Cremata spoke of the work the Alaskan Delegation, made up of representatives Murkowski, Sullivan, and Young, was beginning to do in advocating for changes to be made to the PVSA, even if on a temporary and highly conditional basis.
"Our state senator just called me this morning; we're trying to work with Hawaii and Washington government officials in those states to try and figure out a workaround," Cremata said.
"There's no point in giving up."
While no cruise lines have officially canceled Alaska sailings yet, it still remains to be seen whether changes to the PVSA will be able to be accomplished in time to resume some of the season.
Even then, continued requirements on the part of the U.S. Centers for Disease Control and Prevention toward the cruise industry could make any potential changes to the act a moot point.
To date, the CDC has not stated how, or when, it expects large cruise ships to be reasonably allowed to resume from U.S. ports of call.
Alaska 2021 Still on for Small-Ship, U.S-Flagged Cruise Lines
Like Skagway's Cremata, UnCruise's Blanchard was quick to point out that the 2021 Alaska cruise season was far from a write-off.
Small, American-flagged operators like UnCruise, Alaskan Dream Cruises, American Cruise Lines, Lindblad Expeditions (which has both domestic and foreign-flagged vessels), and The Boat Company are all able to operate their Alaska voyages as planned, as they aren't subject to the PVSA and are small enough to skate around the Framework for Conditional Sailing imposed on the broader industry by the CDC.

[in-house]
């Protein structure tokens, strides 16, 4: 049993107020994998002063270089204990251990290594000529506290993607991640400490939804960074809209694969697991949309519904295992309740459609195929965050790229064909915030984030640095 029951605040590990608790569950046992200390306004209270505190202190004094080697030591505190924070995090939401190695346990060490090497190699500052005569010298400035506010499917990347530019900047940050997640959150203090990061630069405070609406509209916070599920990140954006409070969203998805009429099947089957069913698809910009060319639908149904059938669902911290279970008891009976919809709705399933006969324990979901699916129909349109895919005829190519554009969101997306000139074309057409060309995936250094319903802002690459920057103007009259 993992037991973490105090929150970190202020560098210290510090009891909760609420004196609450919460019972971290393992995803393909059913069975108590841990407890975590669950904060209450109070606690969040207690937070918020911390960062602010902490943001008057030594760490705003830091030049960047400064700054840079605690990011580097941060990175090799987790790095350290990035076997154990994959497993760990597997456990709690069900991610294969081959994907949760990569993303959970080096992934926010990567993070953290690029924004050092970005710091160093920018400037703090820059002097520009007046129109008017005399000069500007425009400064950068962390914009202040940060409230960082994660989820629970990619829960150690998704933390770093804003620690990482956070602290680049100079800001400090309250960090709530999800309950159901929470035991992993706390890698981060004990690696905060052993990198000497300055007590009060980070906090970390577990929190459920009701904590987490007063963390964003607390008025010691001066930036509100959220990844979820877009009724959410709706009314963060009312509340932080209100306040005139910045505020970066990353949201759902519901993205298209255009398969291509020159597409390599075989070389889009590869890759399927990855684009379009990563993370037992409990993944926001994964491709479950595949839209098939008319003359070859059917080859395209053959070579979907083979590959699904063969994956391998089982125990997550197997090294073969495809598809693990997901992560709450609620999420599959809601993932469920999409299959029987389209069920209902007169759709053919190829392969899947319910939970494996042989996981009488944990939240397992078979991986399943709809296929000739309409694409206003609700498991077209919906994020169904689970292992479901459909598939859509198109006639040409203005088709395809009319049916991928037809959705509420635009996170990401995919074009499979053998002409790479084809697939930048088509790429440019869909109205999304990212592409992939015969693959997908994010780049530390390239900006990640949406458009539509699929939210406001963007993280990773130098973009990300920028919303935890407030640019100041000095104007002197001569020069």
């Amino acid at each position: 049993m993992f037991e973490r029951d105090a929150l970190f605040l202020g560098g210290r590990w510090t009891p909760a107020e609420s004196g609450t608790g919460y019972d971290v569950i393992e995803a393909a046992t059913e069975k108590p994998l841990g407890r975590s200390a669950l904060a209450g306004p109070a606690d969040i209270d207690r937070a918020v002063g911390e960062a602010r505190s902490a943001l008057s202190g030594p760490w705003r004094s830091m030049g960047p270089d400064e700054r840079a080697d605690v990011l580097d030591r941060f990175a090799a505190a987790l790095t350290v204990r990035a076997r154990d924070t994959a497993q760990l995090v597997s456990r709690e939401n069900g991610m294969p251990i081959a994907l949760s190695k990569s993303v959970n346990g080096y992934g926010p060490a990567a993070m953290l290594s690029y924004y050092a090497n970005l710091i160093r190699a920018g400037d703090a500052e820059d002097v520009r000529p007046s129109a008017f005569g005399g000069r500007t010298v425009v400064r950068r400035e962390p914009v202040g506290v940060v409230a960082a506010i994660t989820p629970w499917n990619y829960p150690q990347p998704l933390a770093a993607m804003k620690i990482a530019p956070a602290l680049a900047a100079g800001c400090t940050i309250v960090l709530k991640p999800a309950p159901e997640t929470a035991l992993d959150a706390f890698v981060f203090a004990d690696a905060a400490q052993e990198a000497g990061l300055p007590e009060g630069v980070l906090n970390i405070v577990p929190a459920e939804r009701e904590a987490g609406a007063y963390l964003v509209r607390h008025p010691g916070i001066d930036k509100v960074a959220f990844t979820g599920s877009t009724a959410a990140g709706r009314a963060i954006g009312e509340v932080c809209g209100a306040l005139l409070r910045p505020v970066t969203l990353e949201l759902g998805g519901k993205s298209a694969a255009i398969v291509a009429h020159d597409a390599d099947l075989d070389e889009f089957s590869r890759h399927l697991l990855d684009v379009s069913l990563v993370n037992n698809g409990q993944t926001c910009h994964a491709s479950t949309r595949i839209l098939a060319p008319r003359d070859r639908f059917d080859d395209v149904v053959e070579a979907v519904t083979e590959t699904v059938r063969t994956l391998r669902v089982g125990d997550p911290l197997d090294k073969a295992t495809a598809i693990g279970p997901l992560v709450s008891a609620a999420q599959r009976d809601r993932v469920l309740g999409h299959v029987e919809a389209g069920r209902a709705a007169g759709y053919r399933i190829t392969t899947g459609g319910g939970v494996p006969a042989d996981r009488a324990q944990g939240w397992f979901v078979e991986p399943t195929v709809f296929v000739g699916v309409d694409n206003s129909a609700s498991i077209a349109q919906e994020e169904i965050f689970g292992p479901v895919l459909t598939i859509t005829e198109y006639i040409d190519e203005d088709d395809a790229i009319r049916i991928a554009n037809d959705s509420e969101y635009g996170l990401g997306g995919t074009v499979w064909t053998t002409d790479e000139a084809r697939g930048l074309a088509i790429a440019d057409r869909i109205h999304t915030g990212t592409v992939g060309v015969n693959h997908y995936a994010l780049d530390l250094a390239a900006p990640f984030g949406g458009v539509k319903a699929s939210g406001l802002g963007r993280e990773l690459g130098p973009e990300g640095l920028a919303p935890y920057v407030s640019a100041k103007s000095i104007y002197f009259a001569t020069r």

"The news yesterday was obviously devasting for my home state," Blanchard said. "I can tell you UnCruise Adventures will be back there again. It's our 25th year in Alaska, I'm an Alaskan, it's an Alaskan-owned company."
"Alaska is ready for the visitor season. But, obviously, the news of yesterday about Canada is just devastating. Although my company may stand to benefit, it's devastating to me as an Alaskan. So many of my friends who own small businesses will now go through a second year of no revenue.
"I take pride in being able to be operating in Alaska," Blanchard said. "I will tell you I am just shook to my core."
American Cruise Lines, one of the largest U.S.-flagged operators with a fleet of 13 vessels, stated it has been working closely with local communities and officials in both Alaska and New England.
"American Cruise Lines operates only U.S. flag ships on itineraries with domestic ports of call and is planning to operate as scheduled," Charles B. Robertson, president and CEO of American Cruise Lines, said in a statement to Cruise Critic. "We are proud of our American roots and together with other U.S.-cruise operators, we look forward to contributing to the local economies that are impacted so significantly by the Canadian order."
Blanchard, a long-time advocate for tourism in his state with a long involvement in the cruise industry, became emotional as he signed off from his Friday morning call with media.
"I just want to express how sad this is," he said, his voice breaking. "I think for us as an industry, this is just devastating. I almost have tears in my eyes."
"We need to get our industry started up, gang."